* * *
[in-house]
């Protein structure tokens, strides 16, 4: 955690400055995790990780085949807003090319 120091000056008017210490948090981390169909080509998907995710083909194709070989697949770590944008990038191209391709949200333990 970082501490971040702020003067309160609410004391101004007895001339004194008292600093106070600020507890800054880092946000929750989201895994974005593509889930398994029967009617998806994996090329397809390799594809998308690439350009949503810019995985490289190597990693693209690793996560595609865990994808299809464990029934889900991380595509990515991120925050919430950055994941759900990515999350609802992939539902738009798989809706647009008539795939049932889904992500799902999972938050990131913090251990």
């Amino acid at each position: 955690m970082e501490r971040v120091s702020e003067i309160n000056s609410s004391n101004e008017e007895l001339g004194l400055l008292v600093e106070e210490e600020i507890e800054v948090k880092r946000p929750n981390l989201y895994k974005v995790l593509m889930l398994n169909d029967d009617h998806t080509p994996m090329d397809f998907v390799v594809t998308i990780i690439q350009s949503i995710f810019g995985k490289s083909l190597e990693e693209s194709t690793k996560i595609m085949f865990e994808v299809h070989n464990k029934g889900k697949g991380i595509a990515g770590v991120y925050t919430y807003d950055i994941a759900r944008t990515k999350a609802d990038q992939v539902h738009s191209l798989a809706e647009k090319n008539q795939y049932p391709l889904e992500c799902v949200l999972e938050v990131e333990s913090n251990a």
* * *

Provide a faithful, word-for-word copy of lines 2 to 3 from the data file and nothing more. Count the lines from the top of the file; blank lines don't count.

């Protein structure tokens, strides 16, 4: 955690400055995790990780085949807003090319 120091000056008017210490948090981390169909080509998907995710083909194709070989697949770590944008990038191209391709949200333990 970082501490971040702020003067309160609410004391101004007895001339004194008292600093106070600020507890800054880092946000929750989201895994974005593509889930398994029967009617998806994996090329397809390799594809998308690439350009949503810019995985490289190597990693693209690793996560595609865990994808299809464990029934889900991380595509990515991120925050919430950055994941759900990515999350609802992939539902738009798989809706647009008539795939049932889904992500799902999972938050990131913090251990």
């Amino acid at each position: 955690m970082e501490r971040v120091s702020e003067i309160n000056s609410s004391n101004e008017e007895l001339g004194l400055l008292v600093e106070e210490e600020i507890e800054v948090k880092r946000p929750n981390l989201y895994k974005v995790l593509m889930l398994n169909d029967d009617h998806t080509p994996m090329d397809f998907v390799v594809t998308i990780i690439q350009s949503i995710f810019g995985k490289s083909l190597e990693e693209s194709t690793k996560i595609m085949f865990e994808v299809h070989n464990k029934g889900k697949g991380i595509a990515g770590v991120y925050t919430y807003d950055i994941a759900r944008t990515k999350a609802d990038q992939v539902h738009s191209l798989a809706e647009k090319n008539q795939y049932p391709l889904e992500c799902v949200l999972e938050v990131e333990s913090n251990a």